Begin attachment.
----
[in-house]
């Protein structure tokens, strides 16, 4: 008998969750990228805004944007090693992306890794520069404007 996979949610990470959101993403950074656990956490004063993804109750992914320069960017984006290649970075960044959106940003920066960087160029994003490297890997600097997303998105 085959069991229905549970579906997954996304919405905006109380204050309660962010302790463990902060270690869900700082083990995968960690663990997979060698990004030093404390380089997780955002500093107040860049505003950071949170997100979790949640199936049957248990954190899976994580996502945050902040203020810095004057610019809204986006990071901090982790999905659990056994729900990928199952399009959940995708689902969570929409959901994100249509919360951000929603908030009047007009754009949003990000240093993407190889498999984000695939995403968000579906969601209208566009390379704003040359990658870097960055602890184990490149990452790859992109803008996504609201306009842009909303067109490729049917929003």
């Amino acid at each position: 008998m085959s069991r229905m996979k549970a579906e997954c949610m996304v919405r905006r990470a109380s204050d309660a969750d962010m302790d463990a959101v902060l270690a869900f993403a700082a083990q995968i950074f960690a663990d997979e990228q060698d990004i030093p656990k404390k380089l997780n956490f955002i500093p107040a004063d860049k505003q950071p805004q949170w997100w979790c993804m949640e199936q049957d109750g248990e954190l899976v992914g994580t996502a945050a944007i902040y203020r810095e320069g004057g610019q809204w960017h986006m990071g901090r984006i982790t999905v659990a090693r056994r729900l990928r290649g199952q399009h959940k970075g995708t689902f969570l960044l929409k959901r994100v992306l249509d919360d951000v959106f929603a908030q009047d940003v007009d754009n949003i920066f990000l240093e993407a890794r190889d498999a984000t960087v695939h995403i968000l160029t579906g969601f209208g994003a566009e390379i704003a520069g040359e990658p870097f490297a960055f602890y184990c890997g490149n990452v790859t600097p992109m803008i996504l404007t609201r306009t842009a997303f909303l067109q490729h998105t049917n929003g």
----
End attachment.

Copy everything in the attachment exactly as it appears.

[in-house]
């Protein structure tokens, strides 16, 4: 008998969750990228805004944007090693992306890794520069404007 996979949610990470959101993403950074656990956490004063993804109750992914320069960017984006290649970075960044959106940003920066960087160029994003490297890997600097997303998105 085959069991229905549970579906997954996304919405905006109380204050309660962010302790463990902060270690869900700082083990995968960690663990997979060698990004030093404390380089997780955002500093107040860049505003950071949170997100979790949640199936049957248990954190899976994580996502945050902040203020810095004057610019809204986006990071901090982790999905659990056994729900990928199952399009959940995708689902969570929409959901994100249509919360951000929603908030009047007009754009949003990000240093993407190889498999984000695939995403968000579906969601209208566009390379704003040359990658870097960055602890184990490149990452790859992109803008996504609201306009842009909303067109490729049917929003």
């Amino acid at each position: 008998m085959s069991r229905m996979k549970a579906e997954c949610m996304v919405r905006r990470a109380s204050d309660a969750d962010m302790d463990a959101v902060l270690a869900f993403a700082a083990q995968i950074f960690a663990d997979e990228q060698d990004i030093p656990k404390k380089l997780n956490f955002i500093p107040a004063d860049k505003q950071p805004q949170w997100w979790c993804m949640e199936q049957d109750g248990e954190l899976v992914g994580t996502a945050a944007i902040y203020r810095e320069g004057g610019q809204w960017h986006m990071g901090r984006i982790t999905v659990a090693r056994r729900l990928r290649g199952q399009h959940k970075g995708t689902f969570l960044l929409k959901r994100v992306l249509d919360d951000v959106f929603a908030q009047d940003v007009d754009n949003i920066f990000l240093e993407a890794r190889d498999a984000t960087v695939h995403i968000l160029t579906g969601f209208g994003a566009e390379i704003a520069g040359e990658p870097f490297a960055f602890y184990c890997g490149n990452v790859t600097p992109m803008i996504l404007t609201r306009t842009a997303f909303l067109q490729h998105t049917n929003g």